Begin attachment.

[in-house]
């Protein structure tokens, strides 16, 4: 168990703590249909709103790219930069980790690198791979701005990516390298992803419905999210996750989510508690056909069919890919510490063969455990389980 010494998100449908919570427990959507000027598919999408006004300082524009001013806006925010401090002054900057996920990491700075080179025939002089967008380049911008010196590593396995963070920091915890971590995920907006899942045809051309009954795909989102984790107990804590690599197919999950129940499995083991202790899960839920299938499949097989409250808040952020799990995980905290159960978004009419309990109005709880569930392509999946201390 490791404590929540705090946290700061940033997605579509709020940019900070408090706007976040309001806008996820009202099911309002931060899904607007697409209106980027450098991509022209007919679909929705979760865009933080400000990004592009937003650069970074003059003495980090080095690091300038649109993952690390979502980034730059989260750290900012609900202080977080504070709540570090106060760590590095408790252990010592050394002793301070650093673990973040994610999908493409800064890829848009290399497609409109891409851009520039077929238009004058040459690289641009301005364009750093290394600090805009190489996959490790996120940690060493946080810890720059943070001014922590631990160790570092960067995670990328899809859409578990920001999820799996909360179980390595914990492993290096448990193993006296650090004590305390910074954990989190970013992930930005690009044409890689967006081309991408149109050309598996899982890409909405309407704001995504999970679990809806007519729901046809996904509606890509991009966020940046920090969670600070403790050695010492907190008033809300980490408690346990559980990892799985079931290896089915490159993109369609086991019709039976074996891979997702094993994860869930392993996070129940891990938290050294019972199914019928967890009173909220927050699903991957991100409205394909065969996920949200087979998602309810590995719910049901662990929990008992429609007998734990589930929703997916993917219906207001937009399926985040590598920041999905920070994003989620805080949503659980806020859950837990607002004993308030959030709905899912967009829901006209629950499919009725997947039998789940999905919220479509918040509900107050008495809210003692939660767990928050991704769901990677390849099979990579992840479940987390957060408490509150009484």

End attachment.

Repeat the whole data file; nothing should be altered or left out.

[in-house]
């Protein structure tokens, strides 16, 4: 168990703590249909709103790219930069980790690198791979701005990516390298992803419905999210996750989510508690056909069919890919510490063969455990389980 010494998100449908919570427990959507000027598919999408006004300082524009001013806006925010401090002054900057996920990491700075080179025939002089967008380049911008010196590593396995963070920091915890971590995920907006899942045809051309009954795909989102984790107990804590690599197919999950129940499995083991202790899960839920299938499949097989409250808040952020799990995980905290159960978004009419309990109005709880569930392509999946201390 490791404590929540705090946290700061940033997605579509709020940019900070408090706007976040309001806008996820009202099911309002931060899904607007697409209106980027450098991509022209007919679909929705979760865009933080400000990004592009937003650069970074003059003495980090080095690091300038649109993952690390979502980034730059989260750290900012609900202080977080504070709540570090106060760590590095408790252990010592050394002793301070650093673990973040994610999908493409800064890829848009290399497609409109891409851009520039077929238009004058040459690289641009301005364009750093290394600090805009190489996959490790996120940690060493946080810890720059943070001014922590631990160790570092960067995670990328899809859409578990920001999820799996909360179980390595914990492993290096448990193993006296650090004590305390910074954990989190970013992930930005690009044409890689967006081309991408149109050309598996899982890409909405309407704001995504999970679990809806007519729901046809996904509606890509991009966020940046920090969670600070403790050695010492907190008033809300980490408690346990559980990892799985079931290896089915490159993109369609086991019709039976074996891979997702094993994860869930392993996070129940891990938290050294019972199914019928967890009173909220927050699903991957991100409205394909065969996920949200087979998602309810590995719910049901662990929990008992429609007998734990589930929703997916993917219906207001937009399926985040590598920041999905920070994003989620805080949503659980806020859950837990607002004993308030959030709905899912967009829901006209629950499919009725997947039998789940999905919220479509918040509900107050008495809210003692939660767990928050991704769901990677390849099979990579992840479940987390957060408490509150009484």